It’s ‘roundup’ time for students needing back-to-school supplies

Posted Friday, Jul. 12, 2013  comments  Print Reprints
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Getting ready for back-to-school can be one of the most anxious and exciting times for children and their parents as summer recess draws to a close and students prepare to begin another chapter of their education.

For low-income families, the to-do list alone — acquiring supplies, buying new clothes, arranging for immunizations and checking new bus schedules — sometimes is a bit overwhelming for already strained budgets.

To help relieve some of the pressure, by reducing some of the costs and the worry of getting ready for school, the Tarrant County Back to School Roundup for the past eight years has provided free school supplies for prekindergarten to high school students whose families’ incomes fall below the federal poverty level.

The ninth annual event, expected to attract 10,000, has been set for 8 a.m. to 2 p.m. Aug. 7 at Will Rogers Memorial Center’s Amon G. Carter Jr. Exhibits Hall.

Free parking with free shuttle service is provided at Farrington Field, and the T will offer free bus service for participants. Parking at the center will be $5.

In addition to school supplies and backpacks, the roundup will provide free haircuts and health screenings, as well as free immunizations for up to 200 people.

But there is one major key to qualify, which means adults will be required to do some homework. To be eligible, parents must register in advance and have proof of income.

Families that qualify for Medicaid, school free lunch, unemployment or food stamps automatically qualify, but there are other ways to prove income.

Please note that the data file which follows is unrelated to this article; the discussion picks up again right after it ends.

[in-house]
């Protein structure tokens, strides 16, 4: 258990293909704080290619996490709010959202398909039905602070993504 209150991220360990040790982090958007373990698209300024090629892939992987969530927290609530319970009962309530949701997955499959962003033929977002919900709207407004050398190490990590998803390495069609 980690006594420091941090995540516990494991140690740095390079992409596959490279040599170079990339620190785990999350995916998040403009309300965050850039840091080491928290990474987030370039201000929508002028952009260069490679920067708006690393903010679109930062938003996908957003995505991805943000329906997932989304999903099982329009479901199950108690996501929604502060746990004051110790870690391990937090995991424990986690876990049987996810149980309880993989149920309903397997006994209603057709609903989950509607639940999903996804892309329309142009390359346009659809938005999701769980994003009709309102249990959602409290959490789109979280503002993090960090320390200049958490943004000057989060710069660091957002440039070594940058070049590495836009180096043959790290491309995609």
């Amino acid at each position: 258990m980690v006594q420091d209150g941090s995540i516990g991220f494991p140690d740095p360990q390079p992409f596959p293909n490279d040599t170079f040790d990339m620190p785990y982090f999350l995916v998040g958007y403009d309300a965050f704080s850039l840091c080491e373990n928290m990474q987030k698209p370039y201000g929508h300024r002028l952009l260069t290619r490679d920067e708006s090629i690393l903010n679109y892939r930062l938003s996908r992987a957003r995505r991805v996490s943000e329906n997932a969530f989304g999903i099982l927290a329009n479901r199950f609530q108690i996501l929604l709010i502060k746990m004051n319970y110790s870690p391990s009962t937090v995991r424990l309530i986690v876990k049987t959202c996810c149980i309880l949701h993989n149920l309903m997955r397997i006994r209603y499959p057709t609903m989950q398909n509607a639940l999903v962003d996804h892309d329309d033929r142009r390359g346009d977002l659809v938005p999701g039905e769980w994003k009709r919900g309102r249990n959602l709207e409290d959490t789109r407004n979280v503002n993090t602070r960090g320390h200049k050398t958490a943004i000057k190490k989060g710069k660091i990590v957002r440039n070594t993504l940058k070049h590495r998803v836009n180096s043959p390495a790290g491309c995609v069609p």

Beginning Monday, there will be 12 remaining registration events around the county where people can get vouchers to attend the event. Applicants for the vouchers also must provide proof that they are Tarrant County residents.

For other details on registering, the kind of ID needed and acceptable proof of income and residence, go to www.backtoschoolroundup.org.

This community effort is a partnership between Tarrant County, the city of Fort Worth, 20 school districts, the public health department, corporations, non-profit organizations and volunteers.

But it works best when the disadvantaged families follow the rules and pre-register. They would not be allowed in without a voucher.

Sales tax holiday

To help ease the burden of parents who have to buy supplies and clothing for kids going back to school, the state of Texas since 1999 has set three days in August as a sales tax holiday weekend.

This year the tax-free weekend will be Aug. 9-11, a period when shoppers should be able to save about 8 percent on items such as school supplies, backpacks, footwear and clothing priced under $100.

Overall, Texans are expected to save more than $74 million in local and state sales taxes, according to estimates by State Comptroller Susan Combs.

Residents should note that most athletic apparel and equipment and accessories like jewelry, purses, watches and briefcases are not exempt.

The annual “holiday,” which many parents look forward to and plan for, has come to signal “back-to-school” as much as Labor Day did when most districts started classes in September. Now most Texas school children go back to school in August.

Over the three days, retailers expect a rise in sales from shoppers eager to take advantage of not having to pay taxes on certain products.

Still there are many other individuals who wouldn’t dare go shopping during that weekend, preferring instead to wait on store sales when the buying experience is less hectic.

To each his own on that, but the start of school waits for no one.

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